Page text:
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Student knowledge: curriculum, assessment and reporting

journal contribution
posted on 2015-11-18, 00:00 authored by Maria NicholasMaria Nicholas
At a time when national and international high-stakes testing has assumed such prominence, one might begin to wonder about the status of teacher judgement when assessing and reporting on children’s knowledge and skills against the descriptors specified in curriculum standards. Were standardised test results congruent with the judgements that teachers make when reporting on students’ achievement, concern about how one type of judgement might compare with another would perhaps be unwarranted. This article draws on research that has investigated whether standardised assessments in the state of Victoria, Australia are actually comparable with teacher’s judgements about their students’ work to illustrate that discrepancies do exist. These results have been interpreted within an analytical framework that derives from Aristotle’s (350BC/2000) distinction between three types of knowledge, namely epistemic, technical and phronetic knowledge.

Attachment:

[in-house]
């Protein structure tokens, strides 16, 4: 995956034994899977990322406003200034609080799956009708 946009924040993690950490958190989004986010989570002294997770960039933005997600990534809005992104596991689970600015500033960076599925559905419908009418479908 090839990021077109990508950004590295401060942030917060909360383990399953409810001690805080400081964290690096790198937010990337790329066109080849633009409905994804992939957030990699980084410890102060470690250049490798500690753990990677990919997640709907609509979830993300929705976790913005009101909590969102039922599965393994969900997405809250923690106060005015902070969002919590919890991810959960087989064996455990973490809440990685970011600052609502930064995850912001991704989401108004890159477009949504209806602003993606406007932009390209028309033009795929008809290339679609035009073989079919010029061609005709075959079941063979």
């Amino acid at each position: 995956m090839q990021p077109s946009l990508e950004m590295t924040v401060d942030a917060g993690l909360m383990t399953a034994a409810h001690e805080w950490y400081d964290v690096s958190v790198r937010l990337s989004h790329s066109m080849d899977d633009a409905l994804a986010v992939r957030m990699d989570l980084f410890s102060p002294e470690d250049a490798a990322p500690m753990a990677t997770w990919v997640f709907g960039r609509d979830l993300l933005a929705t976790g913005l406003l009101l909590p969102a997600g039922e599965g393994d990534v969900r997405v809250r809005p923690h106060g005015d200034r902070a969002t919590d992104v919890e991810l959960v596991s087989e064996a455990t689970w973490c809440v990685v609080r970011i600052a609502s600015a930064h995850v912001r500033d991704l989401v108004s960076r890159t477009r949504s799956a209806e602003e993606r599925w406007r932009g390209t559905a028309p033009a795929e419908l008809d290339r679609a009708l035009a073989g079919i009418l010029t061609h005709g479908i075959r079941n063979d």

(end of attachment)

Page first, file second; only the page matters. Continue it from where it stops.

History

Journal

Journal of educational enquiry

Volume

14

Issue

3

Pagination

1 - 16

Publisher

University of South Australia

Location

Adelaide, S. A.

ISSN

1444-5530

Language

eng

Publication classification

C1 Refereed article in a scholarly journal; C Journal article

Copyright notice

2015, University of South Australia